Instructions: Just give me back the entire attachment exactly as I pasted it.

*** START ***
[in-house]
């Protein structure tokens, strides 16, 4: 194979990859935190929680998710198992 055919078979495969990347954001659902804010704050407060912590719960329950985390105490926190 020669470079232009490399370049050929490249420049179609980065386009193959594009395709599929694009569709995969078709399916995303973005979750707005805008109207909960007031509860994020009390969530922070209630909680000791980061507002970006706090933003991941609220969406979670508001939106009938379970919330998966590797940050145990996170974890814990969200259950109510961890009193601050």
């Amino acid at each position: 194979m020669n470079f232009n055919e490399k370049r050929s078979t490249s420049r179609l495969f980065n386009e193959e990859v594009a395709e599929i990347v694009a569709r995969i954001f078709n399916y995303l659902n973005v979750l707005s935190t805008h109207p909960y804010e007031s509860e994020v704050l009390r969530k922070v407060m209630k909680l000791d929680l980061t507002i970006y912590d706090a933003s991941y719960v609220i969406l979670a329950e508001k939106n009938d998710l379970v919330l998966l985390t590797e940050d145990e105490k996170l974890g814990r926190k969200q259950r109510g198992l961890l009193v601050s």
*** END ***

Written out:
[in-house]
């Protein structure tokens, strides 16, 4: 194979990859935190929680998710198992 055919078979495969990347954001659902804010704050407060912590719960329950985390105490926190 020669470079232009490399370049050929490249420049179609980065386009193959594009395709599929694009569709995969078709399916995303973005979750707005805008109207909960007031509860994020009390969530922070209630909680000791980061507002970006706090933003991941609220969406979670508001939106009938379970919330998966590797940050145990996170974890814990969200259950109510961890009193601050």
């Amino acid at each position: 194979m020669n470079f232009n055919e490399k370049r050929s078979t490249s420049r179609l495969f980065n386009e193959e990859v594009a395709e599929i990347v694009a569709r995969i954001f078709n399916y995303l659902n973005v979750l707005s935190t805008h109207p909960y804010e007031s509860e994020v704050l009390r969530k922070v407060m209630k909680l000791d929680l980061t507002i970006y912590d706090a933003s991941y719960v609220i969406l979670a329950e508001k939106n009938d998710l379970v919330l998966l985390t590797e940050d145990e105490k996170l974890g814990r926190k969200q259950r109510g198992l961890l009193v601050s």